Apprenticeship pay too low say MPs
Rachel Muller-Heyndyk, March 05, 2018
At the start of National Apprenticeship Week research highlights that young people are being shut out by low pay
Just one in five (22%) MPs think the apprentice minimum wage is enough to live on, a survey by the Young Women’s Trust has revealed.
Less than half (45%) of those polled said they would encourage someone to undertake a job that paid £3.50 an hour – the current apprentice minimum wage.
This is despite MPs firmly believing that more young people should take on apprenticeships, with 83% saying they are concerned that some young people are encouraged to go to university when an apprenticeship may be more appropriate.
The Young Women’s Trust’s research found that apprentices are some of the hardest hit financially; with two in five (42%) spending more on the role than they earn. The charity found that half (49%) struggle to cover basic living costs and transport to work.
Three quarters (75%) of young people polled told the Trust that they were put off doing an apprenticeship altogether because it wasn’t financially viable.
The legal apprentice minimum wage of £3.50 compares to the government’s £7.50 National Living Wage, leaving apprentices £7,280 a year worse off than workers aged 25 and over. Research by the ONS found that, in some cases, apprentices on the minimum wage are being exploited by being given the same work and responsibilities as non-trainee workers.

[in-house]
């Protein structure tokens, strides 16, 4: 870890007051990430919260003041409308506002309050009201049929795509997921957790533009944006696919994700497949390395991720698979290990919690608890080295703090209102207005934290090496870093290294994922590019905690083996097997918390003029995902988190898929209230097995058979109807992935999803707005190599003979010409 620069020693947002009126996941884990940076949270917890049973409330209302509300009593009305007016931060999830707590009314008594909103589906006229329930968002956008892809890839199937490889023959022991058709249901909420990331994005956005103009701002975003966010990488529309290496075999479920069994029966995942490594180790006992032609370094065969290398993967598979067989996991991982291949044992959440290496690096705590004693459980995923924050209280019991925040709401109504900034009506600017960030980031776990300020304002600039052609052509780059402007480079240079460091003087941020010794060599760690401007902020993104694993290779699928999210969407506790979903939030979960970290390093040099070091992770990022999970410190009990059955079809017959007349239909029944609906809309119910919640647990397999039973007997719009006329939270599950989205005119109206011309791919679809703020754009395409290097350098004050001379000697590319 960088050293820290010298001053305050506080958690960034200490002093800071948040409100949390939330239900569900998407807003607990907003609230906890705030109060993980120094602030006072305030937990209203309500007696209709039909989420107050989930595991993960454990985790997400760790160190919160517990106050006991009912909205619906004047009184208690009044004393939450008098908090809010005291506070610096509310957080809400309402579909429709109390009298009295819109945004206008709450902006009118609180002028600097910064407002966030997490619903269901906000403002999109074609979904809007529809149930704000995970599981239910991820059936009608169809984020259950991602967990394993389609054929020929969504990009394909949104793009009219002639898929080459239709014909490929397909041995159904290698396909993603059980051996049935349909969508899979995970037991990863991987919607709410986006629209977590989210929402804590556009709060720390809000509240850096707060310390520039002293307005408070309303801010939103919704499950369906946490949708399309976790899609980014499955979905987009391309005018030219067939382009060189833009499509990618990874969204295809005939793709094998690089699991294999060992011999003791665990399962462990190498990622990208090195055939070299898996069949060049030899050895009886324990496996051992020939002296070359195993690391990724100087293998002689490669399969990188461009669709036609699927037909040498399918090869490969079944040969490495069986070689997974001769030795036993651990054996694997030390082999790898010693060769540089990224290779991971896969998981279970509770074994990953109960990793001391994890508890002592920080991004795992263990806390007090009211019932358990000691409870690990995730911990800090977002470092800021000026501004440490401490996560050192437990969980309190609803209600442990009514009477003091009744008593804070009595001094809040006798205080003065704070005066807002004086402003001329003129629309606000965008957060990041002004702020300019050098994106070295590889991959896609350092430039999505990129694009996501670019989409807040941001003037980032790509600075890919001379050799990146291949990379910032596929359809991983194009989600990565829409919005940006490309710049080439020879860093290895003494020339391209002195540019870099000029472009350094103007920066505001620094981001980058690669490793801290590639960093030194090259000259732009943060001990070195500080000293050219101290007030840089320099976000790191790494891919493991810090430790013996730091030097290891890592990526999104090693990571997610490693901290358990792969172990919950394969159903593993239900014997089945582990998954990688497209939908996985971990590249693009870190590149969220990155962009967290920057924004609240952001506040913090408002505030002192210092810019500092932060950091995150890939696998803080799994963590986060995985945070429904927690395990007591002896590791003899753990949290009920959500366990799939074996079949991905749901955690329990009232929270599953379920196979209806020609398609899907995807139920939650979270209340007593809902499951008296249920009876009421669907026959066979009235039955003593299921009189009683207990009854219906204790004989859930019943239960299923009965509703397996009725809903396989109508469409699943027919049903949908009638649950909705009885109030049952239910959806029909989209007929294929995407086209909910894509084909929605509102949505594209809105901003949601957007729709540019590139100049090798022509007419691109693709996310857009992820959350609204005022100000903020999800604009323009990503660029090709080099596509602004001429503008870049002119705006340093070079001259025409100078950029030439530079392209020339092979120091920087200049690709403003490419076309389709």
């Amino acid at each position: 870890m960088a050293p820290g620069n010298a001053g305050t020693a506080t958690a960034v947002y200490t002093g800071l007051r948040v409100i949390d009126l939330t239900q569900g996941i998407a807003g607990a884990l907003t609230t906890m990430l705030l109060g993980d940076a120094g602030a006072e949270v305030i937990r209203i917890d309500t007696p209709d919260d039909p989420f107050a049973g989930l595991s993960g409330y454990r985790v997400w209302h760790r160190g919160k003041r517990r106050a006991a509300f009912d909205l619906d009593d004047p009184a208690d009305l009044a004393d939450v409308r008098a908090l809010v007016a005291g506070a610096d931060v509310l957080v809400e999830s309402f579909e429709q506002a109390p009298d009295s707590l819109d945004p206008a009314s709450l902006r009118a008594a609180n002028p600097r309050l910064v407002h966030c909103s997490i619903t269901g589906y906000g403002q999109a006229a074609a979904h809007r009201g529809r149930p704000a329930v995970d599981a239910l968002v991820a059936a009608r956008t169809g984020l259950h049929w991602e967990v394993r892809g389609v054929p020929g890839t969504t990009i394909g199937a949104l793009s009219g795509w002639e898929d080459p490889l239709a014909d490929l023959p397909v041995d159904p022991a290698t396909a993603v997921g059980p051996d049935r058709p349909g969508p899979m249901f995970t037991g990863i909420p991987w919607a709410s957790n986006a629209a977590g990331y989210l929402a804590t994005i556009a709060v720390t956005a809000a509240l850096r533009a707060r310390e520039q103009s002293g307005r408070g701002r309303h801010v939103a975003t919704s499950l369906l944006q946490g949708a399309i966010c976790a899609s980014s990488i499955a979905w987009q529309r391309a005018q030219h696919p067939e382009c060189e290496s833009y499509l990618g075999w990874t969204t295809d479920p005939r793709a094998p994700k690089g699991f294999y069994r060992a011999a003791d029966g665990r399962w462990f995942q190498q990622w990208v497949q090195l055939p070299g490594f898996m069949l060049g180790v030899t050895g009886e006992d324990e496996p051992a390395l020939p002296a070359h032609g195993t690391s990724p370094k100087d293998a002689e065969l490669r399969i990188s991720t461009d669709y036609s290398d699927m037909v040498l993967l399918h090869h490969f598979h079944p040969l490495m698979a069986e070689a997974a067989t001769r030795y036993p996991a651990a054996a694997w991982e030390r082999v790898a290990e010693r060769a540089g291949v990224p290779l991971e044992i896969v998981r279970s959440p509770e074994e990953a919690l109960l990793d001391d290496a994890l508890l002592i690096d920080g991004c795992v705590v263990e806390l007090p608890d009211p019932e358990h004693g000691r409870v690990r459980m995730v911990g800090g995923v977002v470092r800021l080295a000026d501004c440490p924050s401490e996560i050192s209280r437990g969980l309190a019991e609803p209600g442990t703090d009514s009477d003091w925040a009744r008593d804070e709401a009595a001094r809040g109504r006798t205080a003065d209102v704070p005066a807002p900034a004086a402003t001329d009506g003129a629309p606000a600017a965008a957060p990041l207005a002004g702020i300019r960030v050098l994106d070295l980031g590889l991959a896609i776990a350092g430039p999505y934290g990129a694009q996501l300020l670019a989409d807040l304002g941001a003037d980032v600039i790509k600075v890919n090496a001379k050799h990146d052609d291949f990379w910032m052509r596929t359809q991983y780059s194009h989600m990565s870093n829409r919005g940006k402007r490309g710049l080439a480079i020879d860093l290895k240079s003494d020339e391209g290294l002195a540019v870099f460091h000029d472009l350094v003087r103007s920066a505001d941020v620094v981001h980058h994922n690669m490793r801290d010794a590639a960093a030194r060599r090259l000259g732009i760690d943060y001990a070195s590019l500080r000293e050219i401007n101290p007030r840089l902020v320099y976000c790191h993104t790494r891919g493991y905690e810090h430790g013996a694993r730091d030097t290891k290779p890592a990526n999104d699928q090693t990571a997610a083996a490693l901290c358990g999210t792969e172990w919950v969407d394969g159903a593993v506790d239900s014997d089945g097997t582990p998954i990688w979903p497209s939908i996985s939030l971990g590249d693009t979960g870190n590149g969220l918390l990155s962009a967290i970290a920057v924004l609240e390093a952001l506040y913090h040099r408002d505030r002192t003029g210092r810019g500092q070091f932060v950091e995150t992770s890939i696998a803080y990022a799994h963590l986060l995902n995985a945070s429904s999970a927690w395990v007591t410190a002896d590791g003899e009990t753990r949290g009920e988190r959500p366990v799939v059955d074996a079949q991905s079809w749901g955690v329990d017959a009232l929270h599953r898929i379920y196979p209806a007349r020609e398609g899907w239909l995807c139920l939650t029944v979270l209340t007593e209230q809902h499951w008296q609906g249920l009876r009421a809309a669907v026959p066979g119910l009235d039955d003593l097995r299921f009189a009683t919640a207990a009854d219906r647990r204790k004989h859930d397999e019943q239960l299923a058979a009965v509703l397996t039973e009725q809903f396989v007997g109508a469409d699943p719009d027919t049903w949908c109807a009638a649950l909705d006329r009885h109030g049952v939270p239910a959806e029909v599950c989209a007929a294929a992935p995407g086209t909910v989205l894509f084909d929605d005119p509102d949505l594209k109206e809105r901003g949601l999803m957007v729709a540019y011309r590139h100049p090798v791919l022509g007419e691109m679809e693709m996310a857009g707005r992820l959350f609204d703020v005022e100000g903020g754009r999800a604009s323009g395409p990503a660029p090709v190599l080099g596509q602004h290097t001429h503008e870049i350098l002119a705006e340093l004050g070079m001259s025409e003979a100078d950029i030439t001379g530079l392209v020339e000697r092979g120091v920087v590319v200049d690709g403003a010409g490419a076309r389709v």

A separate survey of more than 4,000 young people by the Young Women’s Trust found that raising the apprentice minimum wage was supported by 83% of respondents, making this more popular than abolishing university tuition fees, which 59% agreed with.
Previous research by the Young Women's Trust has also showed that there is a gender pay gap with apprenticeships, with women typically entering apprenticeships in low paid sectors, such as care and beauty.
Carole Easton, Young Women’s Trust chief executive, said: “Young people – and especially young women – are being shut out of apprenticeships by low pay. Their wage barely covers the bus to work, let alone bills and rent. Even MPs agree that the £3.50 apprentice minimum wage is not enough to live on.
“If it is serious about supporting more people into apprenticeships the government must significantly raise the apprentice minimum wage.
“Creating a system that makes apprenticeships attractive and accessible to a wider range of people will bring huge benefits to employers and the economy as a whole. It’s time the government made apprenticeships work for young people.”
The Young Women’s Trust commissioned ComRes to conduct a survey of 157 MPs and 500 current or recent apprentices.